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WORK LIKE WALLACE

East Union senior’s tenacity and physicality a model for younger players

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WORK LIKE WALLACE

East Union striker Meghan Wallace (16) has experienced a dip in her production, but her value to the team’s quest for a Sac-Joaquin Section championship has never been greater. The fourth-year vars...

HIME ROMERO/Bulletin file photo


POSTED May 13, 2014 12:56 a.m.

There are dynamic strikers and then there are determined strikers.

The East Union girls soccer team has one of each in VOL scoring champion Isela Rivera and her cohort Meghan Wallace, a nimble, non-stop fourth-year player.

And while Rivera’s sensational goals often dominate the headlines, Wallace’s tenacity, physicality and leadership carry equal weight in the Lancers’ charge at a Sac-Joaquin Section championship.

Wallace scored her 43rd career goal with a right-footed rocket in the 19th minute of No. 1 East Union’s show-of-force victory over eighth-seeded Bear River on Thursday, setting up a semifinal showdown with Liberty Ranch on Wednesday.

Liberty Ranch snuck by Center 1-0 in its first-round game. Kickoff is 6 p.m.

“I don’t know much about them, only that they won last week,” East Union’s first-year coach Victor Polanco said on Monday. “We’ll have good practices the next two days and be ready to go against them.”

By virtue of its No. 1 seed, East Union, still looking for its first-ever section finals appearance, will host a semifinal game for the second consecutive year. 

Last season, the Lancers’ title hopes were stopped prematurely by Colfax, which escaped Dino Cunial Field with a 2-1 victory.

That night, Wallace, one of the area’s most productive strikers over a four-year varsity career, was held pointless and attempted just four shots.

On Wednesday, she’ll look to exorcise that playoff heartache with what many believe is the best of East Union’s teams in the last four years. And there have been some good ones.

Wallace is 73-11-10 with two Valley Oak League championships in four seasons at the varsity level, including 17-0-1 this season. In its last 42 matches, East Union has 37 wins.

That sterling record is juxtaposed with one of struggle in the postseason. With Thursday’s victory, East Union is only 3-3 in the playoffs with Wallace on the field.

Already, Wallace and the Lancers have given its faithful reason to believe this season could be different.

East Union won its opening-round game handily, scoring four times in the opening 40 minutes. With the game in hand, Polanco rested many of his starters in the second half, including Wallace.

Her role this season has changed. With the return of Isela and Isabella Rivera, and the emergence of their freshman sister Ilena Rivera, Wallace hasn’t had to shoulder the scoring load.

Her numbers are down considerably from the last two years. She is the team’s third-leading scorer with eight goals and four assists, but her activity level hasn’t waned.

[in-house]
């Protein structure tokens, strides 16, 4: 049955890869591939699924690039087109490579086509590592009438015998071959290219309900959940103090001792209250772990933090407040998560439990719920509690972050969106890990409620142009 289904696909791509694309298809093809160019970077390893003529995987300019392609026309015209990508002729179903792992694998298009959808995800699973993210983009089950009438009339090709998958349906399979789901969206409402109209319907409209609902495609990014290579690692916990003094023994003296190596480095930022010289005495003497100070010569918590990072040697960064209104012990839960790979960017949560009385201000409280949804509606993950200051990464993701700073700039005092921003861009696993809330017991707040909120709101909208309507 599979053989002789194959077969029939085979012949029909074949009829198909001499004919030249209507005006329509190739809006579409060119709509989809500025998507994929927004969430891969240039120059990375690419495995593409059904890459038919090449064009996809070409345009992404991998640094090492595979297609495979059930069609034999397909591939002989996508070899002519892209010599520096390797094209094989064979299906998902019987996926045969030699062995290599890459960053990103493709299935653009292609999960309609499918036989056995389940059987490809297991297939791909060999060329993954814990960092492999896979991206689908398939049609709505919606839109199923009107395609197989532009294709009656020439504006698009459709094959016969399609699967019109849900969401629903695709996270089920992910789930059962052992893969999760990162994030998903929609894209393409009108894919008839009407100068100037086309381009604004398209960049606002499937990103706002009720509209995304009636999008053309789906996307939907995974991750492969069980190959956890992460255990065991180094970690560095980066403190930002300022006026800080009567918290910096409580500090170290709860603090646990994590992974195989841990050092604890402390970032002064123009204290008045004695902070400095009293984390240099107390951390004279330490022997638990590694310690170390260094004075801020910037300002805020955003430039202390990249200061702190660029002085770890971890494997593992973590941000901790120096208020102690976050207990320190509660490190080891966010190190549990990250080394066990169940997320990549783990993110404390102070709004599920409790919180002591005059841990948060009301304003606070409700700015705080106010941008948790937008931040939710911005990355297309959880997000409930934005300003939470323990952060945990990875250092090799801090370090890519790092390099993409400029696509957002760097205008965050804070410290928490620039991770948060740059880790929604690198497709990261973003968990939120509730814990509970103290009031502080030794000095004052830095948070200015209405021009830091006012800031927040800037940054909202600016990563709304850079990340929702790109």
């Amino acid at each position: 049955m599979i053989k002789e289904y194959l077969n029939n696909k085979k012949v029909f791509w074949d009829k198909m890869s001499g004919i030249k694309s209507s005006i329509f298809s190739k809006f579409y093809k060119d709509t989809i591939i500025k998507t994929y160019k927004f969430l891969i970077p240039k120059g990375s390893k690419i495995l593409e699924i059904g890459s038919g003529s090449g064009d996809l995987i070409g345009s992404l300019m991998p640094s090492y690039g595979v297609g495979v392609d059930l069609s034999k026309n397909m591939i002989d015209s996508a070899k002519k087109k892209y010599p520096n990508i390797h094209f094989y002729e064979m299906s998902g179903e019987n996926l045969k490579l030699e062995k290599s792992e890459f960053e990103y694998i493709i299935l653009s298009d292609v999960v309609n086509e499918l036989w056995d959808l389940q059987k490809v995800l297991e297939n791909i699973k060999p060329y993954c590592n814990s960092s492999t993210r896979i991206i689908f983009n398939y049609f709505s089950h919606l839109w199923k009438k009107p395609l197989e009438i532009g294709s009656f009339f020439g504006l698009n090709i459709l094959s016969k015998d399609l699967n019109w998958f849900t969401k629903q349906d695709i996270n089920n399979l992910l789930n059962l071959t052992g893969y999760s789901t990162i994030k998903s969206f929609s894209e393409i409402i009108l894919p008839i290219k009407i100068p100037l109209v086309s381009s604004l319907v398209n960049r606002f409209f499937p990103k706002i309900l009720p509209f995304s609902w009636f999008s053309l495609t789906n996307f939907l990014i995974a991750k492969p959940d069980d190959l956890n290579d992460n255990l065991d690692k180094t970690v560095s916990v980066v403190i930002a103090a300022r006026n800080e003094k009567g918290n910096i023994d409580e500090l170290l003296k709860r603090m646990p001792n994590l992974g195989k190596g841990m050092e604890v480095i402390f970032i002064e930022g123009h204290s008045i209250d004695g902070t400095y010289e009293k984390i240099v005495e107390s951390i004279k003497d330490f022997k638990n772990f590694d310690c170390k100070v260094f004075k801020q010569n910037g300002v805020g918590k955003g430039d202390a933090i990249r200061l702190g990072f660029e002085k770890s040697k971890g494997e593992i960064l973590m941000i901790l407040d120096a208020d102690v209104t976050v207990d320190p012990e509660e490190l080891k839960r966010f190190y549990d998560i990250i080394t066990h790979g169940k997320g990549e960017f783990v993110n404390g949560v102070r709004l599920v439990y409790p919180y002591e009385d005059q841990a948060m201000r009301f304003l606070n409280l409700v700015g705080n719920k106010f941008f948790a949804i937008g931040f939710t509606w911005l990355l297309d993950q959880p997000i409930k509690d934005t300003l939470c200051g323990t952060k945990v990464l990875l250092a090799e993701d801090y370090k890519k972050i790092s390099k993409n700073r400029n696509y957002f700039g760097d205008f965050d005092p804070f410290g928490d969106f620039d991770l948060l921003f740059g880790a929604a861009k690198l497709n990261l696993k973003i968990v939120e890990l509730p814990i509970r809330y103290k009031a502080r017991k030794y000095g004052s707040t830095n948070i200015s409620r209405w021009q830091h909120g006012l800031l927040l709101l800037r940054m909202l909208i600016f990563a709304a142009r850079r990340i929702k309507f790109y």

“I don’t think it matters as long she’s helping the team win games,” Polanco said. “Winning is more important to her.”

When need be, though, the determined has proved she can also be dynamic.

In the 2012, a season without the Rivera sisters, Wallace took the offensive reigns, totaling a team-high 12 goals and 12 assists as East Union earned the top overall seed in the Divison IV tournament.

As a sophomore, playing alongside Isela and Isabella Rivera, Wallace was even more productive. She tallied 18 goals and nine assists.

This season, her scoring chances have been divvied up among a host of stars. 

San Jose State-bound senior Isela Rivera led the VOL in scoring with 26 goals and 10 assists, while junior sister Isabella has three goals and a team-high 11 assists.

Ilena Rivera and fellow freshman Jenna Zuniga represent the future of the Lancers program, and the attacking midfielders have acclimated to the varsity game smoothly.

Ilena is second only to her older sister Isela in goals (10) and assists (8), while Zuniga (nine goals, six assists) has been East Union’s best outside midfielder. Her speed, one-on-one ability and pin-point crosses are vital to East Union’s attack.

Maddie Yslava also has eight goals for the Lancers, who had just two players with eight or more goals last spring.

With so many options on every offensive surge, Wallace has seen fewer opportunities to score. She’s taking just 1.6 shots on goal per game and left a first-round rout of Bear River last week after taking and making her only shot. 

But more than her production, Polanco has counted on Wallace’s leadership and energy. She is a team captain and her presence on the field sets the tone for a roster that features six underclassmen.

“I have a pretty young team and her help on the field with the girls is very important for me and the group,” Polanco said. “She is the model for them. She’s one of the hardest-working players on the field. She does everything to win the ball back and to help Isela try to score.”

Wallace plays with a physicality and relentlessness that few in this area possess.

To say she’ll go to great lengths to keep a possession alive or win back a ball would be an understatement.

With a Gumby-like flexibility, Wallace has literally fallen into a split – legs stretched in opposite directions – to win a ball. 

In Polanco’s system, forwards are counted on to be the first wave of defenders. No one carries out those orders better than Wallace.

“She’s helping a lot in the midfield. She’s putting pressure on the defense (and) winning balls. She works hard,” Polanco said. 

“It’s like I tell them, my forwards have to the first defenders when we lose the ball. She’s doing a pretty good job in there.”

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